If there was a ‘silver bullet’ to eliminate carb cravings it would be to understand what causes them. Carb cravings are driven by several different hormones that the body produces in response to the way each person eats, as well as how much and how well they sleep, how they manage stress (or don’t), as well as any conditions or diseases that they have and any medications that they take.  All of these affect the various hormones that impact cravings for carbohydrate-based food. When I design people’s Meal Plans, I take all of these into account.

A well-designed low carbohydrate diet designed specifically for each person and taking into account the various factors that are driving their specific carbohydrate cravings is the most effective means to addressing them.

A person’s Meal Plan is not carved in stone. If a person has a fair amount of weight to lose, their Meal Plan will change once they’ve lost a significant amount of weight or if they’ve hit a plateau where they haven’t lost either weight or inches in a while.  Achieving optimal body weight is a dynamic process not a static one — as people’s needs change, so should their diet.  It’s not that a person’s Meal Plan needs to be re-designed, as much as ‘tweaked’ or ‘adjusted’ to keep them moving towards achieving their goals. This is where follow-up can be helpful.

If you have questions as to how I can help you achieve your health and nutrition goals — either by taking service in-person in my office or via Distance Consultation please send me a note using the Contact Me form above and I will be happy to reply as soon as I am able.

To your good health!


you can follow me at:

Copyright ©2018 The LCHF-Dietitian (a division of BetterByDesign Nutrition Ltd.)

LEGAL NOTICE: The contents of this blog, including text, images and cited statistics as well as all other material contained here (the “content”) are for information purposes only.  The content is not intended to be a substitute for professional advice, medical diagnosis and/or treatment and is not suitable for self-administration without the knowledge of your physician and regular monitoring by your physician. Do not disregard medical advice and always consult your physician with any questions you may have regarding a medical condition or before implementing anything  you have read or heard in our content.


Low Carb Diets are not one size fits all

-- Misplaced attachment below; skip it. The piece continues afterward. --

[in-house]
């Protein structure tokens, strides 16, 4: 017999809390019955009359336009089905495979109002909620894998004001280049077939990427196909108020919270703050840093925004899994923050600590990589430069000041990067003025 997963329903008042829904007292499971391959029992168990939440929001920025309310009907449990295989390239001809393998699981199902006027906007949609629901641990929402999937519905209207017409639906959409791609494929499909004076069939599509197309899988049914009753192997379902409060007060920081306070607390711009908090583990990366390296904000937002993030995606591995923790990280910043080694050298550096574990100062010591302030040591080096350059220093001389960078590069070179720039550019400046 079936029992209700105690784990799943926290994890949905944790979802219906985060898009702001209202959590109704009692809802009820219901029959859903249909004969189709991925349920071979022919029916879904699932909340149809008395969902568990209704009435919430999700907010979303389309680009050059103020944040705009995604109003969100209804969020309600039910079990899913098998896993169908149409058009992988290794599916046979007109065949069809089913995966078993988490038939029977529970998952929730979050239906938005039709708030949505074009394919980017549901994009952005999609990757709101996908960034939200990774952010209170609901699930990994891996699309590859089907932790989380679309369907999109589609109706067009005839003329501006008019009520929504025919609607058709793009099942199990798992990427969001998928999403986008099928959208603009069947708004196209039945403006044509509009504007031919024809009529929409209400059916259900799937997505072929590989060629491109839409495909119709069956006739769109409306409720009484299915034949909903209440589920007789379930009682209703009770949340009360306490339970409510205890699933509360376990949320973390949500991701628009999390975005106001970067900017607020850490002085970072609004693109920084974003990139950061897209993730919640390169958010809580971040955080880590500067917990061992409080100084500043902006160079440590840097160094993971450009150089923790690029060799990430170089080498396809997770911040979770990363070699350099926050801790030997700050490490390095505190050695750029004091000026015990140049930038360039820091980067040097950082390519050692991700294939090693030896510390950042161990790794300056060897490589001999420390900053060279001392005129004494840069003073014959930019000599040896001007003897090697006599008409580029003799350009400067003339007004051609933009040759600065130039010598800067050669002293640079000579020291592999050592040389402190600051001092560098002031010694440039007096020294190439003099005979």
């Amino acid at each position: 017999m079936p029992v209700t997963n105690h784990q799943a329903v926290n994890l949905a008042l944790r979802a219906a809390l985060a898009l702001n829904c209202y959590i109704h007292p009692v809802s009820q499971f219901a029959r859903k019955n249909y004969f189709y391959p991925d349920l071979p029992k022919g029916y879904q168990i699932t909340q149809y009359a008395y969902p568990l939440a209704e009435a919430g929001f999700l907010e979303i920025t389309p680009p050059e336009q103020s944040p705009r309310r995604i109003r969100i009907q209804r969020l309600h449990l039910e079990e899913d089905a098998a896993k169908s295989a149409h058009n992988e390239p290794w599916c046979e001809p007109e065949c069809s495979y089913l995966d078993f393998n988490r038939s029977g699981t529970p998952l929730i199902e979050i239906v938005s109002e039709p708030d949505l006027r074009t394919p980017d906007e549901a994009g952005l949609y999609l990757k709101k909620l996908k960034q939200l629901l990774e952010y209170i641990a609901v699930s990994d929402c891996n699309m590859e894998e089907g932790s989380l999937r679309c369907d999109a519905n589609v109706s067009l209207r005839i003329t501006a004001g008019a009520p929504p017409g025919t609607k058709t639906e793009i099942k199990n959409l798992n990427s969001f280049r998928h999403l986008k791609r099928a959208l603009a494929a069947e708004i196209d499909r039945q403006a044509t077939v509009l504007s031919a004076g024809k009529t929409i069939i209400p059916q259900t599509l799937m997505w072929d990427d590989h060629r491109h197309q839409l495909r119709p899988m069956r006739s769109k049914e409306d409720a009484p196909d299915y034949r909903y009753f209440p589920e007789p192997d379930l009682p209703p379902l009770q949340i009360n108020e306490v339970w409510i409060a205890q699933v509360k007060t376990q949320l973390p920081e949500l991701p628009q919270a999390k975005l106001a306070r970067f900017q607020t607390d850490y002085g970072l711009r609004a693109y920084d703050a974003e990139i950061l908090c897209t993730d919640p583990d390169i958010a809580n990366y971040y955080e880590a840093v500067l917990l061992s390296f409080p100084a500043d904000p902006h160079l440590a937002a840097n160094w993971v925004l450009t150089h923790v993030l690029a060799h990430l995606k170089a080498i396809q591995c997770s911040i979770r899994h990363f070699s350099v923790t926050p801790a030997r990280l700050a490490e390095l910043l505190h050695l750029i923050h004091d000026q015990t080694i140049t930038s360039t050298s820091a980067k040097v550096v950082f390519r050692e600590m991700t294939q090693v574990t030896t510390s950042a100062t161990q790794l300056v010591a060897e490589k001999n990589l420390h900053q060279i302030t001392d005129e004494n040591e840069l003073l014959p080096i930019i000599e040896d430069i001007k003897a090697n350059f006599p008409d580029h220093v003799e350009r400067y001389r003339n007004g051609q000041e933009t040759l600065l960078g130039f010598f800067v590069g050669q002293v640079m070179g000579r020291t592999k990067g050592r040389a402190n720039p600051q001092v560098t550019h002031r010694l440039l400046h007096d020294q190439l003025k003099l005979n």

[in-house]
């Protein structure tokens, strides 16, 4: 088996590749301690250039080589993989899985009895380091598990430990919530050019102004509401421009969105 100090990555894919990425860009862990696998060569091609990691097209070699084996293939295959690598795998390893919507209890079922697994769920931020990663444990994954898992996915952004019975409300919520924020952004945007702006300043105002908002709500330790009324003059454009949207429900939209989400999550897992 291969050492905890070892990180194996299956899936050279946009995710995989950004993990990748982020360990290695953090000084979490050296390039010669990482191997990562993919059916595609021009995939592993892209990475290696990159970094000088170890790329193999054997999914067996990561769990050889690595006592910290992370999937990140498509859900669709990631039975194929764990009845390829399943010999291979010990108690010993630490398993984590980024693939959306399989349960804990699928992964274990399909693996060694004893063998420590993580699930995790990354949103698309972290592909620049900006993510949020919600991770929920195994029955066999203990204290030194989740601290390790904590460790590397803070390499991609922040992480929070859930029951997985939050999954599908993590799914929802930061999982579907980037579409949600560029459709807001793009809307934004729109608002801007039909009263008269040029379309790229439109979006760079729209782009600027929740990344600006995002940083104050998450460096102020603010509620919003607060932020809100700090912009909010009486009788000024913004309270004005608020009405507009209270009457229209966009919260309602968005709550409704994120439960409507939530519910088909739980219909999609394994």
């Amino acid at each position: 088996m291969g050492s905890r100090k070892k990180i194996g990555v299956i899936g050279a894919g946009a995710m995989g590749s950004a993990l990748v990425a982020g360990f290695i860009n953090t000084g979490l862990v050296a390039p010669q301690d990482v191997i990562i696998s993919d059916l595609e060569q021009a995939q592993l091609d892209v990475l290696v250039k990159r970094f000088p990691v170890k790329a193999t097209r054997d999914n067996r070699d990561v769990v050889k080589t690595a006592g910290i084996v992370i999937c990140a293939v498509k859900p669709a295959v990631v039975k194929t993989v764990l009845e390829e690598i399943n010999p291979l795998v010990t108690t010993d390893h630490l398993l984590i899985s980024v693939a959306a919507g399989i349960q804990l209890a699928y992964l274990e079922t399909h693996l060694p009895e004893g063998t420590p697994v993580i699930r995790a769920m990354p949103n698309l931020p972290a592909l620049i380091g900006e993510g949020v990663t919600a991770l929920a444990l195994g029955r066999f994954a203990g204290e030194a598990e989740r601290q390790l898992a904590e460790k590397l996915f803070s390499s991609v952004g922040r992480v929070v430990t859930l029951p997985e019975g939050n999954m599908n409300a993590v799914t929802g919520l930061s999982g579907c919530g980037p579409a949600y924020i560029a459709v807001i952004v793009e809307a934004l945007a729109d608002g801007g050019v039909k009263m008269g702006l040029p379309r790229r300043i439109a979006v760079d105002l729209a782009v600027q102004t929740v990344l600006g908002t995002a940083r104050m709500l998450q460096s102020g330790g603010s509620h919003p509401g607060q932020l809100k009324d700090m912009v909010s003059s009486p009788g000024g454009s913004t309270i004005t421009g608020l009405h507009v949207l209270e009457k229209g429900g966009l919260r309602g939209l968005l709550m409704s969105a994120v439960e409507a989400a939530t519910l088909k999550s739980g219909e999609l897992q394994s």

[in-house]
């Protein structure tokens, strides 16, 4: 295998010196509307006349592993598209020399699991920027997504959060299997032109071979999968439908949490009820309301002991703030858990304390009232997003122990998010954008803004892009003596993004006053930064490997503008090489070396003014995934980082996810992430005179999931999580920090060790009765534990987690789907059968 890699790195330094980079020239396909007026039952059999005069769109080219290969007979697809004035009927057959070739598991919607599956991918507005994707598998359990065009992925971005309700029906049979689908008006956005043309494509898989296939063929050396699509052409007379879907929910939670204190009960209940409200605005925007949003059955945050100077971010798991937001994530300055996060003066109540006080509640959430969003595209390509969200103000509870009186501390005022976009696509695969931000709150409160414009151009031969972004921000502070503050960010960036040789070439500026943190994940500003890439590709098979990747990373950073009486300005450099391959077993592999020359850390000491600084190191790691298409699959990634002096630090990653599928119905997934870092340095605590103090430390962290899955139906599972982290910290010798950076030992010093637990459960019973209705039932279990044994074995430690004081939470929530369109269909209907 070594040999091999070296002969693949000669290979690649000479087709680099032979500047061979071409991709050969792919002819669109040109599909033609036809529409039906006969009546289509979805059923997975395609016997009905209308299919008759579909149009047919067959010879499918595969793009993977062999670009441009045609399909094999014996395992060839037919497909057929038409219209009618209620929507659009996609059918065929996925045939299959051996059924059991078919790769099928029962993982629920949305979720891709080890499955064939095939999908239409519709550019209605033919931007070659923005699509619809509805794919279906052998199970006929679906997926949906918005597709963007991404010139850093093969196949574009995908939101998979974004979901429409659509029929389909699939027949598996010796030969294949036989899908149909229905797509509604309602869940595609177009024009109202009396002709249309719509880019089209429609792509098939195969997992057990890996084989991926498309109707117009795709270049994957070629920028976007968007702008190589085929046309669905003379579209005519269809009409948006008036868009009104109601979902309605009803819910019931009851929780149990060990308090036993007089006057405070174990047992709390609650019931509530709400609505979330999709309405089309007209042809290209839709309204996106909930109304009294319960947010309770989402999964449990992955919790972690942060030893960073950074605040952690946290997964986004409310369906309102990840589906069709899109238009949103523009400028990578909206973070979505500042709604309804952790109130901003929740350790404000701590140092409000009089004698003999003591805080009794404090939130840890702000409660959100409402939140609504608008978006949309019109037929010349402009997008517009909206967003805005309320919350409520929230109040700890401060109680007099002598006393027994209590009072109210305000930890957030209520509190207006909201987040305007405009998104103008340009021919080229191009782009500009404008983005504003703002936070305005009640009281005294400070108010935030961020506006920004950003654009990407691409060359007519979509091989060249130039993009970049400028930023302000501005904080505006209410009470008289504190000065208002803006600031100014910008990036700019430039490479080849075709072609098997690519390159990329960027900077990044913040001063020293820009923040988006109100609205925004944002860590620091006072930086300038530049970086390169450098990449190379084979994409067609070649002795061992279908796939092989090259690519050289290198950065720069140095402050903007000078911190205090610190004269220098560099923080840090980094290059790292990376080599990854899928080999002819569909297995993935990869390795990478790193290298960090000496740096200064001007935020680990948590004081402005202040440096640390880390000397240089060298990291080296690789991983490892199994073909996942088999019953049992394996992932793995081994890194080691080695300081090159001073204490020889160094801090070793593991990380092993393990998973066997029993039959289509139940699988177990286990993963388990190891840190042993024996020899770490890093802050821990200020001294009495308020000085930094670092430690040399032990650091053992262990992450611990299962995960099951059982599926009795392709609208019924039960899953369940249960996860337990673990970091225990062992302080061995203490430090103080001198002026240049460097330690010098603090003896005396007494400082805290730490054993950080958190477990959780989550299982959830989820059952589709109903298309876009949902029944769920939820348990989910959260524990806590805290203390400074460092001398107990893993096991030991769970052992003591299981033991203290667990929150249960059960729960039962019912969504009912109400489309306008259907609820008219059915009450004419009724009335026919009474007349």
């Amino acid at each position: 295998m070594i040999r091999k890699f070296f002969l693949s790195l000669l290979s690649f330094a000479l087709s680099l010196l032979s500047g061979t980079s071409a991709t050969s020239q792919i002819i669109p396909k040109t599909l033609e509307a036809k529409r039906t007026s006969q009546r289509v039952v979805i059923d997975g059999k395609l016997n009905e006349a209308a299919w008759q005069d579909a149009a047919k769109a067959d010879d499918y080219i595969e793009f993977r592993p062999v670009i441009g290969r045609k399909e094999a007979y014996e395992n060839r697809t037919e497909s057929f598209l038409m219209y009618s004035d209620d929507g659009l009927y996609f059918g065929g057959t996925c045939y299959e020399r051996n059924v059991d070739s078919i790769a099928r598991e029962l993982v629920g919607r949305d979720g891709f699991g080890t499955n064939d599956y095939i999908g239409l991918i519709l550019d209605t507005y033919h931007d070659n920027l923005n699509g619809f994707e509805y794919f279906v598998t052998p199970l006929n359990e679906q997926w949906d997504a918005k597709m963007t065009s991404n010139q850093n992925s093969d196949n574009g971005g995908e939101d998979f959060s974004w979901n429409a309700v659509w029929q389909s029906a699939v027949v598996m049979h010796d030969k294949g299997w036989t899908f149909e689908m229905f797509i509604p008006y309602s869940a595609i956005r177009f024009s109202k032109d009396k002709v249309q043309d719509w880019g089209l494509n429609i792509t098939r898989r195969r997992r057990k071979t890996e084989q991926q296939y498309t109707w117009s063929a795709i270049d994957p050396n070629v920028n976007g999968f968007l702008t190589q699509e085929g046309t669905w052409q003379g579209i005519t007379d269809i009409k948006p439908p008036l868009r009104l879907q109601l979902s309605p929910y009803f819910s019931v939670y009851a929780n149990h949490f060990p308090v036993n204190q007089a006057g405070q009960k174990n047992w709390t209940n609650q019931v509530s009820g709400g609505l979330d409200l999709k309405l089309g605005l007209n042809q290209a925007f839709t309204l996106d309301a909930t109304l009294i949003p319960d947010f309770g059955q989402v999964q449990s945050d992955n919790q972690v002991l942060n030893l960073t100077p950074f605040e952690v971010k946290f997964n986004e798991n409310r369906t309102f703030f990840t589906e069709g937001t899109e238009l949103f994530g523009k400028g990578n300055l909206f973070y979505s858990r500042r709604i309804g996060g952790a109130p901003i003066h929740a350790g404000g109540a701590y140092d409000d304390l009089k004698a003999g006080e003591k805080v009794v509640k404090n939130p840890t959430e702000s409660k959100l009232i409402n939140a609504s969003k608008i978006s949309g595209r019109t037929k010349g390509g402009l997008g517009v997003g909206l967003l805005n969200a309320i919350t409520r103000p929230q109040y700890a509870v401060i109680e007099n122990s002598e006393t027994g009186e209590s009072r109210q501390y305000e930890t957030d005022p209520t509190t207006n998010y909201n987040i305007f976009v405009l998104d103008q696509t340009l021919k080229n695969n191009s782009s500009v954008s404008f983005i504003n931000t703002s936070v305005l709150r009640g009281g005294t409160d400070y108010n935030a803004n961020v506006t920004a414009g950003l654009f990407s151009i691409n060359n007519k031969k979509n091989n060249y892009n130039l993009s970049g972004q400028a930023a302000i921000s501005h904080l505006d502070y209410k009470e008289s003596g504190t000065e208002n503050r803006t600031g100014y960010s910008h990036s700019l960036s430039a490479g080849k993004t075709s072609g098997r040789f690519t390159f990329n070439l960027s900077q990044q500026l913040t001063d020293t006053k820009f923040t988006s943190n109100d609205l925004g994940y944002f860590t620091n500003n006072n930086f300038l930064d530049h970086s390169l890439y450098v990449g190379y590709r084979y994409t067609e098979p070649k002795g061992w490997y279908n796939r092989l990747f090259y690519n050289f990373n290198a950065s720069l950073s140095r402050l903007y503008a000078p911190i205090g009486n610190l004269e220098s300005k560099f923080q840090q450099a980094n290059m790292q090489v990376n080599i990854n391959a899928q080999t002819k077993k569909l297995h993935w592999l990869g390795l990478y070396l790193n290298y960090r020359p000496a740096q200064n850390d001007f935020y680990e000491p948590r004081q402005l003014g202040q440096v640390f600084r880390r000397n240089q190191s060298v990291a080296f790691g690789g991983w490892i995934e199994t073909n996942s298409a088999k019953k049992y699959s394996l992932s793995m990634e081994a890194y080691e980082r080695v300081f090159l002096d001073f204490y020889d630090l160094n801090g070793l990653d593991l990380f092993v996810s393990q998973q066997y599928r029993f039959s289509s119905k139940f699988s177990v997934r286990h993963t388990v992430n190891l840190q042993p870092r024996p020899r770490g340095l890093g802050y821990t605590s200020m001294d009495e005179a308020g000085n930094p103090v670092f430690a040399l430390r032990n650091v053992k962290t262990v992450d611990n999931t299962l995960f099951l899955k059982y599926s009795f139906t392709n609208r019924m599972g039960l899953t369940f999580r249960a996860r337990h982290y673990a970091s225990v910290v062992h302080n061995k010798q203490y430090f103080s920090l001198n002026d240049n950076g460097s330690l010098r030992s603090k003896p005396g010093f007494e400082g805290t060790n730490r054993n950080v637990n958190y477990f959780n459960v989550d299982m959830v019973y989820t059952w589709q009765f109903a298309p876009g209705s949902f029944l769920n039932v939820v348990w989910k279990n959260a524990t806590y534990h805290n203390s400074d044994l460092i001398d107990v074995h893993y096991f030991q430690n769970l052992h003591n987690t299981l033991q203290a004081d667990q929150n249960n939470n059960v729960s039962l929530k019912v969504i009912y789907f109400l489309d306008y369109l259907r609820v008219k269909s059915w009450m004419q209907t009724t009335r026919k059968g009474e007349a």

Some people imagine that a low carb lifestyle involves plates laden with bacon and eggs, huge steaks and meals devoid of vegetables, dairy foods, and nuts or seeds, but this is a misconception.

While there are individuals that choose to eat “zero-carb” for a variety of personal reasons, it is not something I promote outside of being prescribed by a physician for therapeutic management of a specific medical condition.

I encourage people to eat a wide variety of low carb vegetables, some fruit and dairy products, as well as nuts and seeds – all of which have some carbohydrate in them. There is no one-size-fits-all low carb diet, but there are a few low carbohydrate approaches which can be chosen from depending on a person’s medical and metabolic conditions, any medications they may be taking, as well as stage of life and lifestyle factors.

Another fallacy is that low carb diets involve “lots of meat for dinner” and “eggs every morning for breakfast” but people eating low carb can eat a wide variety of food for breakfast and meals can be vegetarian or pescatarian (include fish and seafood) and involve no meat whatsoever. This makes a low carb suitable for those that don’t eat meat or eggs for religious or ethical reasons.

Three main low carb approaches are;

(1) low carb higher protein

(2) low carb higher healthy fat

(3) higher protein / lower fat intake during weight loss, then a moderate protein / high healthy fat intake during weight maintenance.

What makes a low carb diet ketogenic is the low amount of carbohydrate that is eaten relative to the overall caloric intake, so not all low carb diets are ketogenic.